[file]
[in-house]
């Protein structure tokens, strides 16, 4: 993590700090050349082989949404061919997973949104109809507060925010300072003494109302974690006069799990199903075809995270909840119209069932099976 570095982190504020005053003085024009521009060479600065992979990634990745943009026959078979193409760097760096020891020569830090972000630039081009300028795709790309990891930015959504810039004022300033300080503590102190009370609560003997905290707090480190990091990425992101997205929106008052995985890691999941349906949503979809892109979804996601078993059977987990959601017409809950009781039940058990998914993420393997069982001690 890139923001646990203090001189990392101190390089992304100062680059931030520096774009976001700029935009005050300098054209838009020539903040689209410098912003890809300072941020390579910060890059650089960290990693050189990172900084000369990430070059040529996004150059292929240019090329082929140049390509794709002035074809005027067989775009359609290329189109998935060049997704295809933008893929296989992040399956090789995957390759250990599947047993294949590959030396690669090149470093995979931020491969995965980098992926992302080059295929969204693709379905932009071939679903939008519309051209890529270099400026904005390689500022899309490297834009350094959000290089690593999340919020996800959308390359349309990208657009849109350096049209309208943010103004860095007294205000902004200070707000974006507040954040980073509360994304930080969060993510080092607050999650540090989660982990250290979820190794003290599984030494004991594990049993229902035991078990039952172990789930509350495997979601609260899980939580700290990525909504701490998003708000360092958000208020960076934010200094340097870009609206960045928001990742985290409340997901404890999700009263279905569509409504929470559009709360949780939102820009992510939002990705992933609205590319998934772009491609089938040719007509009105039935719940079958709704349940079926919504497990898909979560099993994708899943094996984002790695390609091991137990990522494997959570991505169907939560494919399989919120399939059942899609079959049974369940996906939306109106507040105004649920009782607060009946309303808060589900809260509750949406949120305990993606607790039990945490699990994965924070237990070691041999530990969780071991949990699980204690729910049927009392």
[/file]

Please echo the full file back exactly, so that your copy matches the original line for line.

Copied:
[in-house]
């Protein structure tokens, strides 16, 4: 993590700090050349082989949404061919997973949104109809507060925010300072003494109302974690006069799990199903075809995270909840119209069932099976 570095982190504020005053003085024009521009060479600065992979990634990745943009026959078979193409760097760096020891020569830090972000630039081009300028795709790309990891930015959504810039004022300033300080503590102190009370609560003997905290707090480190990091990425992101997205929106008052995985890691999941349906949503979809892109979804996601078993059977987990959601017409809950009781039940058990998914993420393997069982001690 890139923001646990203090001189990392101190390089992304100062680059931030520096774009976001700029935009005050300098054209838009020539903040689209410098912003890809300072941020390579910060890059650089960290990693050189990172900084000369990430070059040529996004150059292929240019090329082929140049390509794709002035074809005027067989775009359609290329189109998935060049997704295809933008893929296989992040399956090789995957390759250990599947047993294949590959030396690669090149470093995979931020491969995965980098992926992302080059295929969204693709379905932009071939679903939008519309051209890529270099400026904005390689500022899309490297834009350094959000290089690593999340919020996800959308390359349309990208657009849109350096049209309208943010103004860095007294205000902004200070707000974006507040954040980073509360994304930080969060993510080092607050999650540090989660982990250290979820190794003290599984030494004991594990049993229902035991078990039952172990789930509350495997979601609260899980939580700290990525909504701490998003708000360092958000208020960076934010200094340097870009609206960045928001990742985290409340997901404890999700009263279905569509409504929470559009709360949780939102820009992510939002990705992933609205590319998934772009491609089938040719007509009105039935719940079958709704349940079926919504497990898909979560099993994708899943094996984002790695390609091991137990990522494997959570991505169907939560494919399989919120399939059942899609079959049974369940996906939306109106507040105004649920009782607060009946309303808060589900809260509750949406949120305990993606607790039990945490699990994965924070237990070691041999530990969780071991949990699980204690729910049927009392």